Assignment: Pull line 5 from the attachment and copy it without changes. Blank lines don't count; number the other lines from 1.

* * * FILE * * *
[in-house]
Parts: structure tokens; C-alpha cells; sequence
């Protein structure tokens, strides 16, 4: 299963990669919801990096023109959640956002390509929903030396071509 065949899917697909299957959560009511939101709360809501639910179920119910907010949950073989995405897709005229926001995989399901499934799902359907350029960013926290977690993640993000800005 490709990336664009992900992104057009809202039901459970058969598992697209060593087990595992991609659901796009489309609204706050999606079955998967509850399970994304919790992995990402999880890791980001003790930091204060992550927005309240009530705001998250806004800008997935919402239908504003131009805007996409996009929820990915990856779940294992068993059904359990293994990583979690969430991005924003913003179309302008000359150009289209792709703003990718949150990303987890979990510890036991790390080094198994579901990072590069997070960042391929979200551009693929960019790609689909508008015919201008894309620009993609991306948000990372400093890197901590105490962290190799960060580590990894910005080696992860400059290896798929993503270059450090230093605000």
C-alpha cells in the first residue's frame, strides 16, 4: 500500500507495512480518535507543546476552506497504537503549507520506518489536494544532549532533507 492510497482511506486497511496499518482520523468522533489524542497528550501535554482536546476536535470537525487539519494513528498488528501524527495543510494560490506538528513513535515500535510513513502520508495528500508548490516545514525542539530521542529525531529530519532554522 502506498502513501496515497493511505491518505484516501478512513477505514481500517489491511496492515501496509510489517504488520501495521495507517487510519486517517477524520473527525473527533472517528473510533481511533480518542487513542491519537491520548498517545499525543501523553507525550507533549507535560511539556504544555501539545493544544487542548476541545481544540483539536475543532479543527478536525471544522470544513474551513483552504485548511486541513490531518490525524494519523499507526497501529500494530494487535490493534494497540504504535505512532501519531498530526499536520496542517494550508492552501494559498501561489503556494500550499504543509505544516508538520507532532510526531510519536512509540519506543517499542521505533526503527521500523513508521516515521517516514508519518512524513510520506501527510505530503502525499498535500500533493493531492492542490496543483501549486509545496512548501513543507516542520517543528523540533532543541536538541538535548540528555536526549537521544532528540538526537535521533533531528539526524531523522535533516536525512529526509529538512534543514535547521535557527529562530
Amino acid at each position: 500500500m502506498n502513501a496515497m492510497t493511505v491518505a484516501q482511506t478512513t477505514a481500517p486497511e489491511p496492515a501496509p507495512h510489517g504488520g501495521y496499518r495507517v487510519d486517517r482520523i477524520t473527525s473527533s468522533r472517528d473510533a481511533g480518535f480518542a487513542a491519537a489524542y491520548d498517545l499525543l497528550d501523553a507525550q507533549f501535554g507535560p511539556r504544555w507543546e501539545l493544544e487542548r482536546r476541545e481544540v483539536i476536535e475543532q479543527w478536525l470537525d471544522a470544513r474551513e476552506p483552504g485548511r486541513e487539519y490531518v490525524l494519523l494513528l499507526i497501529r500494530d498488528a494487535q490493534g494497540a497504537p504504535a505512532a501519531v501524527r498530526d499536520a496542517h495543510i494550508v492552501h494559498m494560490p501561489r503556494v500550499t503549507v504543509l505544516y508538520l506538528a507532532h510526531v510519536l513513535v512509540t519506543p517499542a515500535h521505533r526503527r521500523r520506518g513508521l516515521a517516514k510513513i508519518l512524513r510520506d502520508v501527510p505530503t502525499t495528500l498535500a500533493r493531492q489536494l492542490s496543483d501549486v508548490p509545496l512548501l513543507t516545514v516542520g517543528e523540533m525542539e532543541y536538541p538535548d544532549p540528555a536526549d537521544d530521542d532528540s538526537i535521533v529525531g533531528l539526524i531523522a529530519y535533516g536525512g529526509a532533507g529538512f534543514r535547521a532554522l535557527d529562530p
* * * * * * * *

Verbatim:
Amino acid at each position: 500500500m502506498n502513501a496515497m492510497t493511505v491518505a484516501q482511506t478512513t477505514a481500517p486497511e489491511p496492515a501496509p507495512h510489517g504488520g501495521y496499518r495507517v487510519d486517517r482520523i477524520t473527525s473527533s468522533r472517528d473510533a481511533g480518535f480518542a487513542a491519537a489524542y491520548d498517545l499525543l497528550d501523553a507525550q507533549f501535554g507535560p511539556r504544555w507543546e501539545l493544544e487542548r482536546r476541545e481544540v483539536i476536535e475543532q479543527w478536525l470537525d471544522a470544513r474551513e476552506p483552504g485548511r486541513e487539519y490531518v490525524l494519523l494513528l499507526i497501529r500494530d498488528a494487535q490493534g494497540a497504537p504504535a505512532a501519531v501524527r498530526d499536520a496542517h495543510i494550508v492552501h494559498m494560490p501561489r503556494v500550499t503549507v504543509l505544516y508538520l506538528a507532532h510526531v510519536l513513535v512509540t519506543p517499542a515500535h521505533r526503527r521500523r520506518g513508521l516515521a517516514k510513513i508519518l512524513r510520506d502520508v501527510p505530503t502525499t495528500l498535500a500533493r493531492q489536494l492542490s496543483d501549486v508548490p509545496l512548501l513543507t516545514v516542520g517543528e523540533m525542539e532543541y536538541p538535548d544532549p540528555a536526549d537521544d530521542d532528540s538526537i535521533v529525531g533531528l539526524i531523522a529530519y535533516g536525512g529526509a532533507g529538512f534543514r535547521a532554522l535557527d529562530p